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Running Head: INTERVIEW, STORY, REFLECTION 1 Final Project:

INTERVIEW, STORY, REFLECTION 1 Final Project

Running Head: INTERVIEW, STORY, REFLECTION 1 Final Project: Interview, Story, and ReflectionRunning Head: INTERVIEW, STORY, REFLECTION 2Final Project: Interview, Story, and Reflection There are countless movies which romanticize the occupations of many professionals. The glamorization of occupations in the media is evident, and includes law enforcement, chefs, and even doctors. What about the mental health counselor? The life of a mental health counselor may not be what one expects. The juvenile dream of becoming a private practice counselor, completely autonomous, was my own. Although this is not always the reality, for this paper, it is exactly what we have. The counselor I chose to interview was Amy Armstrong, MS, NCC, MCC, LPC. A state licensed private practice practitioner, she was quick to respond and eager to help. Armstrong serves a range of clients, ranging from adolescents to later adulthood through individual, family and group therapy (Armstrong, 2014?a).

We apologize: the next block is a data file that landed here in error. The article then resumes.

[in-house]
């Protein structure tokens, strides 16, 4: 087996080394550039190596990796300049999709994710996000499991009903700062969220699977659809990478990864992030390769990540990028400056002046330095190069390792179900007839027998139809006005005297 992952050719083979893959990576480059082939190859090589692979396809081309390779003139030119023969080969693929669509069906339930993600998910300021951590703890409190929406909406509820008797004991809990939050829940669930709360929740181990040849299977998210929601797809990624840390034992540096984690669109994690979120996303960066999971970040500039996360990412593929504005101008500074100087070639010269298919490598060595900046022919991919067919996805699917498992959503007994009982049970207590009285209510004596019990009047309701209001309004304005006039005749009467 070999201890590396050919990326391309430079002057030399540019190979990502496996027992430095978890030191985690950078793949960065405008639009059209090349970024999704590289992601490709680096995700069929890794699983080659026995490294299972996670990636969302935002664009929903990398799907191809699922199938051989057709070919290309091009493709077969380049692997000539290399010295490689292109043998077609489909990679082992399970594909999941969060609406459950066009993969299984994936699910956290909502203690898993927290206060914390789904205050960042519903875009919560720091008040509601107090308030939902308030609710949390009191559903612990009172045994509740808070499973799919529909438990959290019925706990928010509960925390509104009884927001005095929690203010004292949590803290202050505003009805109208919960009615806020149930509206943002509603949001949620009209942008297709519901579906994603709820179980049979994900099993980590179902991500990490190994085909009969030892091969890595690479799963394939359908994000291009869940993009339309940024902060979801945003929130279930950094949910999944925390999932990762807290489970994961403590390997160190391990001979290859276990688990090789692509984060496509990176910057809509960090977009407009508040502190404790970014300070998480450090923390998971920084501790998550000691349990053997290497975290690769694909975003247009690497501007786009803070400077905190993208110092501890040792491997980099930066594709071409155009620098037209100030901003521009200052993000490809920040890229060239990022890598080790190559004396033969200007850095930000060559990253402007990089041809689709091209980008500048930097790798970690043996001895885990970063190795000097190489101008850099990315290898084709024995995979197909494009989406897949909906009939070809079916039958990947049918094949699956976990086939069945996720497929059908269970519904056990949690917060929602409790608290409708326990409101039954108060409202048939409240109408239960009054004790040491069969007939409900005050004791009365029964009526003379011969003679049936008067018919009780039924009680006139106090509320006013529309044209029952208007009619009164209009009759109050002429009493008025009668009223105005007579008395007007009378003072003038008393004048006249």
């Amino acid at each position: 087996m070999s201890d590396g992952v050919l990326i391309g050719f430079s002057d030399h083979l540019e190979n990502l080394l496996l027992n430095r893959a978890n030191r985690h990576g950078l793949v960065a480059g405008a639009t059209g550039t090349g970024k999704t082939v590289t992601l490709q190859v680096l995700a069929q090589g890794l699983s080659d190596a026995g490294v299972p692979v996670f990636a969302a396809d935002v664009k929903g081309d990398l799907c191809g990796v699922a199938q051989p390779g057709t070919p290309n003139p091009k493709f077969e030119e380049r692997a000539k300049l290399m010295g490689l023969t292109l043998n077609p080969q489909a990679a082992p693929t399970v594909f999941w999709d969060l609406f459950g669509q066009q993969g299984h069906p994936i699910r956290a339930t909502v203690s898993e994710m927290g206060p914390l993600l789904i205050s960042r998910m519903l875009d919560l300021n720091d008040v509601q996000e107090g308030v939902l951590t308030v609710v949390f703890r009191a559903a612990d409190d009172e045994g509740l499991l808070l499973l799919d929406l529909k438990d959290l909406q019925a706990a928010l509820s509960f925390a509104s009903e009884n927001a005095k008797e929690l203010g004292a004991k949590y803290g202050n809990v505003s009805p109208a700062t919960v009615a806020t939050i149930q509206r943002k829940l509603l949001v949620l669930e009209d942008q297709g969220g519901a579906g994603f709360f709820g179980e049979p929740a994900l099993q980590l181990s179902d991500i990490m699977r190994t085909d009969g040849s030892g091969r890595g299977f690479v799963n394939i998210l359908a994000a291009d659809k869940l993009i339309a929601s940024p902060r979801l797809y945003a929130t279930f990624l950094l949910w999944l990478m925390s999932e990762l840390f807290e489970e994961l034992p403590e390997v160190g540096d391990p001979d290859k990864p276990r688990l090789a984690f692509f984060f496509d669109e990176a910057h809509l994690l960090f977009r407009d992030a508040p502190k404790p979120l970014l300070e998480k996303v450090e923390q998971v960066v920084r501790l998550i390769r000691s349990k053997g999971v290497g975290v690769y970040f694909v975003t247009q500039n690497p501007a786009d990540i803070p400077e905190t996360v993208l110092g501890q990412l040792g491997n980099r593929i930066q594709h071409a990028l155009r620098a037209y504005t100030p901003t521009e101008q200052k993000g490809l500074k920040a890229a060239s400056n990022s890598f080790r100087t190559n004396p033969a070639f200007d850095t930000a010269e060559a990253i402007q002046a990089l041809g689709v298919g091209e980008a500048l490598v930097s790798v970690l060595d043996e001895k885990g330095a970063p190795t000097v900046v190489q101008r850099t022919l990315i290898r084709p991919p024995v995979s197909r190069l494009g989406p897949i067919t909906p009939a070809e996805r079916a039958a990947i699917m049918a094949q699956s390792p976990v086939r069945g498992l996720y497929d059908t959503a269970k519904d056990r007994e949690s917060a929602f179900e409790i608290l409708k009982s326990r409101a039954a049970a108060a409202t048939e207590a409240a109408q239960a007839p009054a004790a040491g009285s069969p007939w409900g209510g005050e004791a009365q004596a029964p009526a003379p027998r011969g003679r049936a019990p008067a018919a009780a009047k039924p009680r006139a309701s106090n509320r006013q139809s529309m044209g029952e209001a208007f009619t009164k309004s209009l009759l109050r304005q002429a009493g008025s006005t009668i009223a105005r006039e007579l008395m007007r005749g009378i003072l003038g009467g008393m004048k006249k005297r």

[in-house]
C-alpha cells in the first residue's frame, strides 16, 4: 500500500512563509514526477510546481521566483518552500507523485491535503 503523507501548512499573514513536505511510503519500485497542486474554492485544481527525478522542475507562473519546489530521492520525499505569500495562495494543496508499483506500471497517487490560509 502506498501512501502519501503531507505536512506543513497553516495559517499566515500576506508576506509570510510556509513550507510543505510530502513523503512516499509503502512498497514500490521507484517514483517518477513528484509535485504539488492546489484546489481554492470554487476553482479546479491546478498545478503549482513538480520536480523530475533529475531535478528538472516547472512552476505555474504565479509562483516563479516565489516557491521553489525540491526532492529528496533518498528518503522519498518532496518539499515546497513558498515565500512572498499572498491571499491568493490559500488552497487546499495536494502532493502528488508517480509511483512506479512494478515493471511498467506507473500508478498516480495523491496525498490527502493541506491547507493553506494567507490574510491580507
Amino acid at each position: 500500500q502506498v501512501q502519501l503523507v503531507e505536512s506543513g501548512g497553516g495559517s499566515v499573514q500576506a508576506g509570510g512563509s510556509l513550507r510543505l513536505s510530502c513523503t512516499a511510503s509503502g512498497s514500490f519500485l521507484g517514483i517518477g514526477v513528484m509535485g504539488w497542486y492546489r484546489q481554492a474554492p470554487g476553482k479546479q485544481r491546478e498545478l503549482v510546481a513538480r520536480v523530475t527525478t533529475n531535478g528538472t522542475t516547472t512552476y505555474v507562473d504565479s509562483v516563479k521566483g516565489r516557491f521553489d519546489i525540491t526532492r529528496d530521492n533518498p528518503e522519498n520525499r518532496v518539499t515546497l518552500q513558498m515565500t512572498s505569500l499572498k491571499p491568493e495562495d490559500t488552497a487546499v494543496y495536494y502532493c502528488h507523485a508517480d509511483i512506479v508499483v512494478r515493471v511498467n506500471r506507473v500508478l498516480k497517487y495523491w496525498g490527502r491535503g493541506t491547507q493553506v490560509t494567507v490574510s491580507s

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The purpose of this assignment is to gain a clearer picture on the realities of mental health counseling as a profession. By conducting an in person interview, we are able to see a real representation of the mental health profession. We are also better able to form a more knowledgable opinion on whether this helping profession is where we truly want to be.Summation of Interview After three weeks of having scheduling conflicts, followed by another two weeks of having to reschedule for unexpected work obligations on both of our parts the interview is done. Because of the time restraint, I could have, and probably should have, changed my subject, but I am very pleased that I did not. Amy Armstrong was polite and appeared genuinely excited and interested. She was pleased to be able toRunning Head: INTERVIEW, STORY, REFLECTION 3help. Armstrong is a national board certified, masters level counselor presently running a newly private practice (Armstrong, 2014?a). Trauma is a current and growing concern within the mental health world (Satcher, Friel, & Bell, 2007). Armstrong (2014?b) believes that most of the clients that come to her have experienced some type of trauma. This trauma can be in the form of job loss, death, loss of purpose or even safety, areas in which Armstrong is very comfortable with working with (Armstrong, 2014?b).Armstrong described her practice as eclectic yet straight forward. According to Levitt, Darnell, Erford, and Vernon (2014), describe the eclectic counselor as one who has knowledge in differing approaches and applies them as he or she seems fit. In reviewing her website, and during the interview, Armstrong reports that her background to be in Humanistic Psychology with a special appreciation for Moustakas (Armstrong, 2014?b, Armstrong, 2014?a). Some of her favorite theories and approaches include bibliotherapy, mindfulness based approaches, logotherapy, and her most recently learned eye movement desensitization and reprocessing (EMDR) (Armstrong, 2014?a?? Armstrong 2014?b). This wide range of theoretical interest and therapy approaches has led Armstrong to claim this more eclectic style of counseling, integrating different approaches as the need arises with differing clients and situations (Armstrong, 2014?a?? Levitte, Darnell, Erford & Vernon, 2014).For no other reason than to increase her knowledge base, as recent as this year Armstrong has trained and become certified in Eye Movement Desensitization Reprocessing (EMDR) for trauma survivors (Armstrong, 2014?a). Professional growthRunning Head: INTERVIEW, STORY, REFLECTION 4and development are consistent parts of her practice. Armstrong reports her favorite conference as the annual multiculturalism conference offered by the New Jersey …; Running Head: INTERVIEW, STORY, REFLECTION 1 Final Project: Interview, Story, and ReflectionRunning Head: INTERVIEW, STORY, REFLECTION 2Final Project: Interview, Story, and Reflection There are countless movies which romanticize the occupations of many professionals. The glamorization of occupations in the media is evident, and includes law enforcement, chefs, and even doctors. What about the mental health counselor? The life of a mental health counselor may not be what one expects. The juvenile dream of becoming a private practice counselor, completely autonomous, was my own. Although this is not always the reality, for this paper, it is exactly what we have. The counselor I chose to interview was Amy Armstrong, MS, NCC, MCC, LPC. A state licensed private practice practitioner, she was quick to respond and eager to help. Armstrong serves a range of clients, ranging from adolescents to later adulthood through individual, family and group therapy (Armstrong, 2014?a). The purpose of this assignment is to gain a clearer picture on the realities of mental health counseling as a profession. By conducting an in person interview, we are able to see a real representation of the mental health profession. We are also better able to form a more knowledgable opinion on whether this helping profession is where we truly want to be.Summation of Interview After three weeks of having scheduling conflicts, followed by another two weeks of having to reschedule for unexpected work obligations on both of our parts the interview is done. Because of the time restraint, I could have, and probably should have, changed my subject, but I am very pleased that I did not. Amy Armstrong was polite and appeared genuinely excited and interested. She was pleased to be able toRunning Head: INTERVIEW, STORY, REFLECTION 3help. Armstrong is a national board certified, masters level counselor presently running a newly private practice (Armstrong, 2014?a). Trauma is a current and growing concern within the mental health world (Satcher, Friel, & Bell, 2007). Armstrong (2014?b) believes that most of the clients that come to her have experienced some type of trauma. This trauma can be in the form of job loss, death, loss of purpose or even safety, areas in which Armstrong is very comfortable with working with (Armstrong, 2014?b).Armstrong described her practice as eclectic yet straight forward. According to Levitt, Darnell, Erford, and Vernon (2014), describe the eclectic counselor as one who has knowledge in differing approaches and applies them as he or she seems fit. In reviewing her website, and during the interview, Armstrong reports that her background to be in Humanistic Psychology with a special appreciation for Moustakas (Armstrong, 2014?b, Armstrong, 2014?a). Some of her favorite theories and approaches include bibliotherapy, mindfulness based approaches, logotherapy, and her most recently learned eye movement desensitization and reprocessing (EMDR) (Armstrong, 2014?a?? Armstrong 2014?b). This wide range of theoretical interest and therapy approaches has led Armstrong to claim this more eclectic style of counseling, integrating different approaches as the need arises with differing clients and situations (Armstrong, 2014?a?? Levitte, Darnell, Erford & Vernon, 2014).For no other reason than to increase her knowledge base, as recent as this year Armstrong has trained and become certified in Eye Movement Desensitization Reprocessing (EMDR) for trauma survivors (Armstrong, 2014?a). Professional growthRunning Head: INTERVIEW, STORY, REFLECTION 4and development are consistent parts of her practice. Armstrong reports her favorite conference as the annual multiculturalism conference offered by the New Jersey …